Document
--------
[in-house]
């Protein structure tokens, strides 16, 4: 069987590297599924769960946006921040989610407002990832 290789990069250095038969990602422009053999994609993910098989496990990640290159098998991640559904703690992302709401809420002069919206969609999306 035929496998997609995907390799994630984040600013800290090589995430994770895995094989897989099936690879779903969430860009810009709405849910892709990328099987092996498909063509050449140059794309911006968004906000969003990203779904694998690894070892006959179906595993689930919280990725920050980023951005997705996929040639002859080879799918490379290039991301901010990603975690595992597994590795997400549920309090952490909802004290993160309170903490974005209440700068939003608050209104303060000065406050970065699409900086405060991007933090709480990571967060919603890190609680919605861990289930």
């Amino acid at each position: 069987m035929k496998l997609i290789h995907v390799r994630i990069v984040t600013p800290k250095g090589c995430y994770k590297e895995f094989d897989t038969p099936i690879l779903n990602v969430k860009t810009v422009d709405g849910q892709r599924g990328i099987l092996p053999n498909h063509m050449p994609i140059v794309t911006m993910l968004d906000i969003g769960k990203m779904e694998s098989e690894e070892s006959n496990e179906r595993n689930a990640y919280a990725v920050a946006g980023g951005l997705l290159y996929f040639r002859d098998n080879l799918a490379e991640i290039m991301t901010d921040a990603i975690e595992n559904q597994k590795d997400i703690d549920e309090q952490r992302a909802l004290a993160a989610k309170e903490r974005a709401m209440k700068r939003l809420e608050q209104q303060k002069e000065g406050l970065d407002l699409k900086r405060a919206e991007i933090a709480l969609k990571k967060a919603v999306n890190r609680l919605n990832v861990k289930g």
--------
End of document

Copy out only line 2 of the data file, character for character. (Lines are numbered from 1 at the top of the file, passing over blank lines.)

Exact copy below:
């Protein structure tokens, strides 16, 4: 069987590297599924769960946006921040989610407002990832 290789990069250095038969990602422009053999994609993910098989496990990640290159098998991640559904703690992302709401809420002069919206969609999306 035929496998997609995907390799994630984040600013800290090589995430994770895995094989897989099936690879779903969430860009810009709405849910892709990328099987092996498909063509050449140059794309911006968004906000969003990203779904694998690894070892006959179906595993689930919280990725920050980023951005997705996929040639002859080879799918490379290039991301901010990603975690595992597994590795997400549920309090952490909802004290993160309170903490974005209440700068939003608050209104303060000065406050970065699409900086405060991007933090709480990571967060919603890190609680919605861990289930």